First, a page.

All linking verbs are intransitive (Jane is intelligent), but not all intransitive verbs are linking verbs (Jane sings well, too).
All passive voice verbs are intransitive (Walter was bitten by a snake), but not all intransitive verbs are in the passive voice (Walter sings poorly).
Verb have tenses, structures that show the timing of the action or state of being expressed by the verb. The following are in active voice, as the subect is performing the action.
Simple Present: "John walks to school...."
Simple Past: "John walked to school...."
Simple Future: "John will walk to school...."
Perfect Tenses: "have" + the past participle form of the verb.
Present Perfect: "John has walked to school...."
Past Perfect: "John had walked to school...."
Future: "John will have walked to school...."
Progressive Tenses: "be" + the present participle form of the verb.
Present Progressive: "John is walking to school...."
Past Progressive: "John was walking to school...."
Future Progressive: "John will be walking to school...."
Perfect Progressive Tenses: "have" + "been" + the present participle form of the verb.
Present Perfect Progressive: "John has been walking to school...."
Past Perfect Progressive: "John had been walking to school...."
Future Perfect Progressive: "John will have been walking to school...."
♦ Check Your Understanding: ♦
Begin by determining whether the verbs in the following sentences are action verbs or linking verbs.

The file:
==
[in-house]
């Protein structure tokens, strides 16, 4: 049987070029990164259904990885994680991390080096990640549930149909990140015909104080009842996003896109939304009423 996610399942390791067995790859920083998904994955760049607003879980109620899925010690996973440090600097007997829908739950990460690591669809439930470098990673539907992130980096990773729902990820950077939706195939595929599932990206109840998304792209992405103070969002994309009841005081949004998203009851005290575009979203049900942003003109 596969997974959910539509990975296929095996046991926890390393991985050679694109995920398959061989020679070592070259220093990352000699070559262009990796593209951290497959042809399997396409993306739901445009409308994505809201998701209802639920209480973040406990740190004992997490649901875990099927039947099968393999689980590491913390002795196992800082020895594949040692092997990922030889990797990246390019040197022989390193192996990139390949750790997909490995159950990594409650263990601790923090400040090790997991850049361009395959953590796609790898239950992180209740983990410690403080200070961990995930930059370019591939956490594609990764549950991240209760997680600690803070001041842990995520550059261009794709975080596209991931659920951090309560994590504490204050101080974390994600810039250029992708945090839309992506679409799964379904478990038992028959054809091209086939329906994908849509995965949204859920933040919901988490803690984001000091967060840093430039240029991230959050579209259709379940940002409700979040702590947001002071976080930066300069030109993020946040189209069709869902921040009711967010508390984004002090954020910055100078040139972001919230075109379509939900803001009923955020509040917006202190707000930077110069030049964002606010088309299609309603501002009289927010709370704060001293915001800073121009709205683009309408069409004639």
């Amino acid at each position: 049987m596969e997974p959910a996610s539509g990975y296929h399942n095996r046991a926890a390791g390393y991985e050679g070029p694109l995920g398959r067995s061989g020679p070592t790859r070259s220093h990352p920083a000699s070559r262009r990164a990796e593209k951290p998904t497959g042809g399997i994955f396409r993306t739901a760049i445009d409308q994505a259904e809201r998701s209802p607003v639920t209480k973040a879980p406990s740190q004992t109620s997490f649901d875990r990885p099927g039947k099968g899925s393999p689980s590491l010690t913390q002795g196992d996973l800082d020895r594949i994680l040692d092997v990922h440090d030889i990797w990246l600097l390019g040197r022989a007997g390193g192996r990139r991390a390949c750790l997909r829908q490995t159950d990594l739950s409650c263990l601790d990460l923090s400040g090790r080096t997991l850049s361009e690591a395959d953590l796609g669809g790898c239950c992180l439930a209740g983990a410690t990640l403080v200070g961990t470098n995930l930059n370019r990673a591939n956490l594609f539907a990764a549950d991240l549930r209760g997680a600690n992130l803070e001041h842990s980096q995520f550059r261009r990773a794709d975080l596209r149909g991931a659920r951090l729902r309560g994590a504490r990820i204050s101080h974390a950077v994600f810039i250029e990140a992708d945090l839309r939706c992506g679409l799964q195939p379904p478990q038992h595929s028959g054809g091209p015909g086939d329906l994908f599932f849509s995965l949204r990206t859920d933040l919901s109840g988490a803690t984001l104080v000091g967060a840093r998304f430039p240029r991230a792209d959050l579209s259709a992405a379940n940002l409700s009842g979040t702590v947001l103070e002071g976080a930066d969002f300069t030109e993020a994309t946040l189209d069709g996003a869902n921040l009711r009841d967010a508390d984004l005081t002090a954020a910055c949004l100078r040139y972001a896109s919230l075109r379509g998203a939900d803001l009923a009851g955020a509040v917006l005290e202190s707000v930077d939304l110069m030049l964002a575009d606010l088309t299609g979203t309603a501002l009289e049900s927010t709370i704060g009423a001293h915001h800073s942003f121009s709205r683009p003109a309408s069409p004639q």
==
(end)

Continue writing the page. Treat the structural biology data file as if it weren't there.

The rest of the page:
If a verb is an action verb, determine if it is transitive or intransitive.
If a verb is an action verb, determine if it is active voice or passive voice.
If a verb is a linking verb, indicated that it is intransitive.
Adjectives are modifiers, that is they alter or clarify the meaning of a noun. To determine whether a part of speech is used as an adjective, we must first consider the type of information the word provides to the sentence. Adjectives provide four basic types of information; that is to say, they answer four fundamental questions:
Which one? "I prefer the green car." "Green" indicates which one of the cars we prefer.
What kind? "John is the funniest guy in school." "Funniest" indicates what kind of a guy John is.
How many? "Give me six of the chocolate donuts." "Six" indicates how many donuts we want.
How much? "I spilled a little milk on the couch." "Little" indicates how much milk we spilled.